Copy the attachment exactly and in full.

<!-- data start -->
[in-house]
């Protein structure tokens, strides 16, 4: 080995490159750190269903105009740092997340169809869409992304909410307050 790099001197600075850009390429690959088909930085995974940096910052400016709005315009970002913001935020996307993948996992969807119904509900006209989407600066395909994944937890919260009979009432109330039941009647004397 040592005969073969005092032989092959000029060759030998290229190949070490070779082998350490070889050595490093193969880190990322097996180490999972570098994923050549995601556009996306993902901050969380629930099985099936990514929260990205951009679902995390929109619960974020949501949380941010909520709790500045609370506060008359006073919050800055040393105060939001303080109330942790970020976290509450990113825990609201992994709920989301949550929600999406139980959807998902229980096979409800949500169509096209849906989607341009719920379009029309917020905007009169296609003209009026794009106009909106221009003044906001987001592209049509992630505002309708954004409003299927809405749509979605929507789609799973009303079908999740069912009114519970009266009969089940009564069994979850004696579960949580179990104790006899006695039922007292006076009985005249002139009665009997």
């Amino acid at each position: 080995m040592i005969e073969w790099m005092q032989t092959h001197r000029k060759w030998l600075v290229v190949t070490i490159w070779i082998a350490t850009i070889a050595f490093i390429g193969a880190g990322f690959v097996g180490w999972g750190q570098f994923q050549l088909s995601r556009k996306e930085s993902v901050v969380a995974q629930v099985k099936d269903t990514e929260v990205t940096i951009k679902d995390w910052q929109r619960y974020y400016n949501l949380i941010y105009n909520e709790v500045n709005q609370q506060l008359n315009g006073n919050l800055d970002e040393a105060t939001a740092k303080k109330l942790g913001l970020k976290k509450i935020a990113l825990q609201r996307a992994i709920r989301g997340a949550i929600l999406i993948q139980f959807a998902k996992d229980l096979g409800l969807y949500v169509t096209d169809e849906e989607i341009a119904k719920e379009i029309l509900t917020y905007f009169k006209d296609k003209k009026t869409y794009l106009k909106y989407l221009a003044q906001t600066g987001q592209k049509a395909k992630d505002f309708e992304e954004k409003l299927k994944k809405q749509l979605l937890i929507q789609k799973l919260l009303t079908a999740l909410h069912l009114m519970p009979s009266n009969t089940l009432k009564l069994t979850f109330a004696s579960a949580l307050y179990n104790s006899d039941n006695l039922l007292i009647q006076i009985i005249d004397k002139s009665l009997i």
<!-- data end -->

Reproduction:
[in-house]
């Protein structure tokens, strides 16, 4: 080995490159750190269903105009740092997340169809869409992304909410307050 790099001197600075850009390429690959088909930085995974940096910052400016709005315009970002913001935020996307993948996992969807119904509900006209989407600066395909994944937890919260009979009432109330039941009647004397 040592005969073969005092032989092959000029060759030998290229190949070490070779082998350490070889050595490093193969880190990322097996180490999972570098994923050549995601556009996306993902901050969380629930099985099936990514929260990205951009679902995390929109619960974020949501949380941010909520709790500045609370506060008359006073919050800055040393105060939001303080109330942790970020976290509450990113825990609201992994709920989301949550929600999406139980959807998902229980096979409800949500169509096209849906989607341009719920379009029309917020905007009169296609003209009026794009106009909106221009003044906001987001592209049509992630505002309708954004409003299927809405749509979605929507789609799973009303079908999740069912009114519970009266009969089940009564069994979850004696579960949580179990104790006899006695039922007292006076009985005249002139009665009997």
């Amino acid at each position: 080995m040592i005969e073969w790099m005092q032989t092959h001197r000029k060759w030998l600075v290229v190949t070490i490159w070779i082998a350490t850009i070889a050595f490093i390429g193969a880190g990322f690959v097996g180490w999972g750190q570098f994923q050549l088909s995601r556009k996306e930085s993902v901050v969380a995974q629930v099985k099936d269903t990514e929260v990205t940096i951009k679902d995390w910052q929109r619960y974020y400016n949501l949380i941010y105009n909520e709790v500045n709005q609370q506060l008359n315009g006073n919050l800055d970002e040393a105060t939001a740092k303080k109330l942790g913001l970020k976290k509450i935020a990113l825990q609201r996307a992994i709920r989301g997340a949550i929600l999406i993948q139980f959807a998902k996992d229980l096979g409800l969807y949500v169509t096209d169809e849906e989607i341009a119904k719920e379009i029309l509900t917020y905007f009169k006209d296609k003209k009026t869409y794009l106009k909106y989407l221009a003044q906001t600066g987001q592209k049509a395909k992630d505002f309708e992304e954004k409003l299927k994944k809405q749509l979605l937890i929507q789609k799973l919260l009303t079908a999740l909410h069912l009114m519970p009979s009266n009969t089940l009432k009564l069994t979850f109330a004696s579960a949580l307050y179990n104790s006899d039941n006695l039922l007292i009647q006076i009985i005249d004397k002139s009665l009997i």